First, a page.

Our video shows a customer talking about the air source heat pump we installed in her house in Worcestershire. The customer was happy with both the installation process and the performance of the heat pump system.
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Eco2Solar install two types of Heat Pump, all with essentially the same components. The only difference is the source of the heat from which the pumps draw.
AIR SOURCE HEAT PUMPS
Air Source Heat Pumps (ASHPs) absorb heat from the outside air, which can then be used for underfloor heating systems, warm air convectors, or to provide warm water for radiators or for the hot water supply.
How do ASHPs work?
ASHPs are measured by a Coefficient of Performance (CoP). This is a measure of the heat produced compared to the electricity required to run it. A standard CoP for an Air Source Heat Pump is around 2.5, when used in conjunction with underfloor heating (it is usually less when used with radiators). Simply put, CoP means that for every unit of electricity used to power the pump, 2.5 units of heat could be generated.
What are the benefits of installing an Air Source Heat Pump?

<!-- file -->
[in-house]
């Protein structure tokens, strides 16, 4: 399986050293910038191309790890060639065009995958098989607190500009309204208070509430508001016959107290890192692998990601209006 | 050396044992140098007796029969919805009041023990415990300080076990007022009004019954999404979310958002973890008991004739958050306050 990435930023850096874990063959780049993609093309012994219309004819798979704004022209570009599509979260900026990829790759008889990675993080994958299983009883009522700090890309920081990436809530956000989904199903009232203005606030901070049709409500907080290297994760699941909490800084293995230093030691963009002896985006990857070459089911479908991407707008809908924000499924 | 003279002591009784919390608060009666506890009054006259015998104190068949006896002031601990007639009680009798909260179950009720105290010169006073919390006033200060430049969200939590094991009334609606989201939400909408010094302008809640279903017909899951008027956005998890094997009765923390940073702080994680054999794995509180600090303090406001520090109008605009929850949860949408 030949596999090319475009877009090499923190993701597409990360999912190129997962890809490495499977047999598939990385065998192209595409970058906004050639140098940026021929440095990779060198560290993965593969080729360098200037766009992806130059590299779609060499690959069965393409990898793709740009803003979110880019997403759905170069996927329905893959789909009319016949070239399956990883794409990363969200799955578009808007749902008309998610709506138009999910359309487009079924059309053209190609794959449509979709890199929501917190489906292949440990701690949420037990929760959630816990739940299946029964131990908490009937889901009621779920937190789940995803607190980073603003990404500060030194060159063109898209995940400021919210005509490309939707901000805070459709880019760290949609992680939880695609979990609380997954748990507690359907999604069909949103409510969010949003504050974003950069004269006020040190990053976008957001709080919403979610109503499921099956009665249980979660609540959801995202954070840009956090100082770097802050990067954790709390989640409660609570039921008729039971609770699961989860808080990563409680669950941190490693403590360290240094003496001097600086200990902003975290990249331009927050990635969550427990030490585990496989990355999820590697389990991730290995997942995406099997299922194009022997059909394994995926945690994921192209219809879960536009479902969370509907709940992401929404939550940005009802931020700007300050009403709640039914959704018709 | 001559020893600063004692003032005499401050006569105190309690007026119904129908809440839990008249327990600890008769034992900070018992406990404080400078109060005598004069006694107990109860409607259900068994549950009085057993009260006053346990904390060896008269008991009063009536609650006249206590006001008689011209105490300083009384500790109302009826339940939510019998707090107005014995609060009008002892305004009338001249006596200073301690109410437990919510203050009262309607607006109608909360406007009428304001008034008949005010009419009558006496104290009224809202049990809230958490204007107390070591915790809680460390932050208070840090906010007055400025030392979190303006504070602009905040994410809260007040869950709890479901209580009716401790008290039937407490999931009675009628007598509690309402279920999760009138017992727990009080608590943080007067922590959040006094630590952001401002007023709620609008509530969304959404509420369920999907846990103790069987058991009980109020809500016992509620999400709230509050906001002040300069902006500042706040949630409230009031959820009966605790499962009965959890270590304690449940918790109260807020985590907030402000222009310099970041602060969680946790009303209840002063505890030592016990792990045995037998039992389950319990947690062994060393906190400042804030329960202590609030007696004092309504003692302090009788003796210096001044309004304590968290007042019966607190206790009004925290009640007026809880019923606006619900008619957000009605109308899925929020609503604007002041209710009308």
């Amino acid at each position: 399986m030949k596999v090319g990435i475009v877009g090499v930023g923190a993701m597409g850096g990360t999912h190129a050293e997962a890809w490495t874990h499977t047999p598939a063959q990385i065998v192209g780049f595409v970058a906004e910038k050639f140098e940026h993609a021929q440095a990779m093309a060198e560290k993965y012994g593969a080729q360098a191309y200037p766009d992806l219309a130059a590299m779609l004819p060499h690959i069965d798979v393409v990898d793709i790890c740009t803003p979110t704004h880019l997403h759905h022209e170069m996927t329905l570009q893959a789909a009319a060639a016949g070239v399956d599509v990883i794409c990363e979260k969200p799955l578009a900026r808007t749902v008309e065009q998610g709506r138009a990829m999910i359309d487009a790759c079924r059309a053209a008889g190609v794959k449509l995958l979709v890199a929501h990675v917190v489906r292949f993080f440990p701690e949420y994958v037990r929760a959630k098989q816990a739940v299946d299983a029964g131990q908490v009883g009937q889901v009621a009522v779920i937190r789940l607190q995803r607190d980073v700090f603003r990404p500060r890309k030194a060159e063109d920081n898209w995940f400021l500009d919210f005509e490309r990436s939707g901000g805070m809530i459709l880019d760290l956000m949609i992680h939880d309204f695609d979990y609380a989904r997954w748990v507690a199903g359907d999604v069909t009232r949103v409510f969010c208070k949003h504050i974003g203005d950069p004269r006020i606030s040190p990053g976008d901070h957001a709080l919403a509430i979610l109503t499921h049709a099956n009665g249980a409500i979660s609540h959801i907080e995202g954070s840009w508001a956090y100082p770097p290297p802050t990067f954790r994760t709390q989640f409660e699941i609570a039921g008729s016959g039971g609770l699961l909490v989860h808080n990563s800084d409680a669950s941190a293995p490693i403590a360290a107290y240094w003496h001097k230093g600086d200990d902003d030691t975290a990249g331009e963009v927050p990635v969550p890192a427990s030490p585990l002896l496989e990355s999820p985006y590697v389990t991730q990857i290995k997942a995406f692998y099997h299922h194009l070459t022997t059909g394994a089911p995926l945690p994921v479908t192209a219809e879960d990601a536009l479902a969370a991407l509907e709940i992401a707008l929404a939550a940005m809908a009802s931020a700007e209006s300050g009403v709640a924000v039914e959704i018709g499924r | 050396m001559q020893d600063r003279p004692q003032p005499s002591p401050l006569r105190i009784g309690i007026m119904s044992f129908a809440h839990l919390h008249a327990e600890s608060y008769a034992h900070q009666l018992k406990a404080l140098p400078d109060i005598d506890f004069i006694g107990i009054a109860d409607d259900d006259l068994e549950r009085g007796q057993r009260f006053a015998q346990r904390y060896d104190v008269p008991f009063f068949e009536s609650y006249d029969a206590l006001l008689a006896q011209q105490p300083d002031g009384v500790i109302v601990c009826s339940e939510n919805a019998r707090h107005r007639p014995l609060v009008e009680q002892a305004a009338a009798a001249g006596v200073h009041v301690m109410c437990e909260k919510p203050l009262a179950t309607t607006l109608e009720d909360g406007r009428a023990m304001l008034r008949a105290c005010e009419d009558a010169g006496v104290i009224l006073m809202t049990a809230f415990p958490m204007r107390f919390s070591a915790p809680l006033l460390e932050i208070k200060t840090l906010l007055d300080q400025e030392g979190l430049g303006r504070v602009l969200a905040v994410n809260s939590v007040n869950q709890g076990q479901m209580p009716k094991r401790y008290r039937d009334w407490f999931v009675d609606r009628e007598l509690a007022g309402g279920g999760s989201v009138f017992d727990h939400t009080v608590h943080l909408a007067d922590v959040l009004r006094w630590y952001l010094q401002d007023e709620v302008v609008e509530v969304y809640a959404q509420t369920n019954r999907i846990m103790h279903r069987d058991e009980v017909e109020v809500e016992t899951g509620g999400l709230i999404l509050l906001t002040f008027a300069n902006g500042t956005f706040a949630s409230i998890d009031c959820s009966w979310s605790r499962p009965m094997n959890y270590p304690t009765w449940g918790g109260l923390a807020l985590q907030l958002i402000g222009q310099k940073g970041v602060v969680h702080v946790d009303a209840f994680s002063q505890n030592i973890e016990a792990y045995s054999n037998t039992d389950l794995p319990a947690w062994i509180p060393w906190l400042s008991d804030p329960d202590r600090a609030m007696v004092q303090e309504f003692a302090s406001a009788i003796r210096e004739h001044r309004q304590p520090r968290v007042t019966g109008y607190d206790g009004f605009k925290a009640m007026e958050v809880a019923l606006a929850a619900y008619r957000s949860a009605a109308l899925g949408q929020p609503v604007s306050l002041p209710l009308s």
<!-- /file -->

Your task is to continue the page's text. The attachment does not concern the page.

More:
- Reduction in fuel bills: because Air Source Heat Pumps run on electricity, there is no need to pay for gas, oil or solid fuels to heat your home. The emissions can be further reduced if the heat pump is powered by another renewable technology, such as Solar PV
- No fuel deliveries required.
- Can provide space heating and hot water.
- Can significantly lower fuel bills, depending on what heating fuel you are replacing.
- Can be easier to install than a ground source heat pump, but efficiencies are often lower.
Is an Air Source Heat Pump suitable for my home?
To determine whether an Air Source Heat Pump is right for your home, please consider these questions:
- Do you have somewhere to put it? You’ll need a space outside your house where a unit can be fitted to a wall or placed on the ground. It will need plenty of space around it to get a good flow of air. A sunny wall is ideal.
- Is your home well insulated? Since air source heat pumps produce less heat than traditional boilers, it’s essential that your home is insulated and draught proofed well for the heating system to be effective.
- What fuel will you be replacing? The system will pay for itself much more quickly if it’s replacing an electrical, Liquid Petroleum Gas (LPG) or coal heating system than a gas or oil one.
- What type of heating system will you use? Air source heat pumps perform much better with underfloor heating systems or warm air heating than radiator-based systems because of the lower water temperatures required.